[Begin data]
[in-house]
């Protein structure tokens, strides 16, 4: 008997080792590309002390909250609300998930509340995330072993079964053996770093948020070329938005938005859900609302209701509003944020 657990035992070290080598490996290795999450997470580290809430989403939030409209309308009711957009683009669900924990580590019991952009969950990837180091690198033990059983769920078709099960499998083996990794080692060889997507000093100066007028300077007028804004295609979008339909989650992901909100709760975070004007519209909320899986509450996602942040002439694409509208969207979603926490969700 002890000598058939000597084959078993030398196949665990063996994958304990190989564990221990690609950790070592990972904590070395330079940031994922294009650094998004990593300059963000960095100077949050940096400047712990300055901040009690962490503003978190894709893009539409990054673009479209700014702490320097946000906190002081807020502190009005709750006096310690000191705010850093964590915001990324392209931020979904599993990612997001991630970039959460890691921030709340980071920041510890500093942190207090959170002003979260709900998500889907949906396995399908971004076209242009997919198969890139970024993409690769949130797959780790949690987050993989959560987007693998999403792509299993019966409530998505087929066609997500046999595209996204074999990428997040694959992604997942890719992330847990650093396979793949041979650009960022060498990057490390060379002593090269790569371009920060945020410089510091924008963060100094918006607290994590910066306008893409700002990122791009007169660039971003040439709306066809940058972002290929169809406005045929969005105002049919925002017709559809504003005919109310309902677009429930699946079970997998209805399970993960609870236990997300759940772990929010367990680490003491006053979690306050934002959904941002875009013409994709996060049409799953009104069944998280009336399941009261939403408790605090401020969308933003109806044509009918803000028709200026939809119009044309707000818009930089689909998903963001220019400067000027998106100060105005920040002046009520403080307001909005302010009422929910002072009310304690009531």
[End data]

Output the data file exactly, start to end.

[in-house]
């Protein structure tokens, strides 16, 4: 008997080792590309002390909250609300998930509340995330072993079964053996770093948020070329938005938005859900609302209701509003944020 657990035992070290080598490996290795999450997470580290809430989403939030409209309308009711957009683009669900924990580590019991952009969950990837180091690198033990059983769920078709099960499998083996990794080692060889997507000093100066007028300077007028804004295609979008339909989650992901909100709760975070004007519209909320899986509450996602942040002439694409509208969207979603926490969700 002890000598058939000597084959078993030398196949665990063996994958304990190989564990221990690609950790070592990972904590070395330079940031994922294009650094998004990593300059963000960095100077949050940096400047712990300055901040009690962490503003978190894709893009539409990054673009479209700014702490320097946000906190002081807020502190009005709750006096310690000191705010850093964590915001990324392209931020979904599993990612997001991630970039959460890691921030709340980071920041510890500093942190207090959170002003979260709900998500889907949906396995399908971004076209242009997919198969890139970024993409690769949130797959780790949690987050993989959560987007693998999403792509299993019966409530998505087929066609997500046999595209996204074999990428997040694959992604997942890719992330847990650093396979793949041979650009960022060498990057490390060379002593090269790569371009920060945020410089510091924008963060100094918006607290994590910066306008893409700002990122791009007169660039971003040439709306066809940058972002290929169809406005045929969005105002049919925002017709559809504003005919109310309902677009429930699946079970997998209805399970993960609870236990997300759940772990929010367990680490003491006053979690306050934002959904941002875009013409994709996060049409799953009104069944998280009336399941009261939403408790605090401020969308933003109806044509009918803000028709200026939809119009044309707000818009930089689909998903963001220019400067000027998106100060105005920040002046009520403080307001909005302010009422929910002072009310304690009531």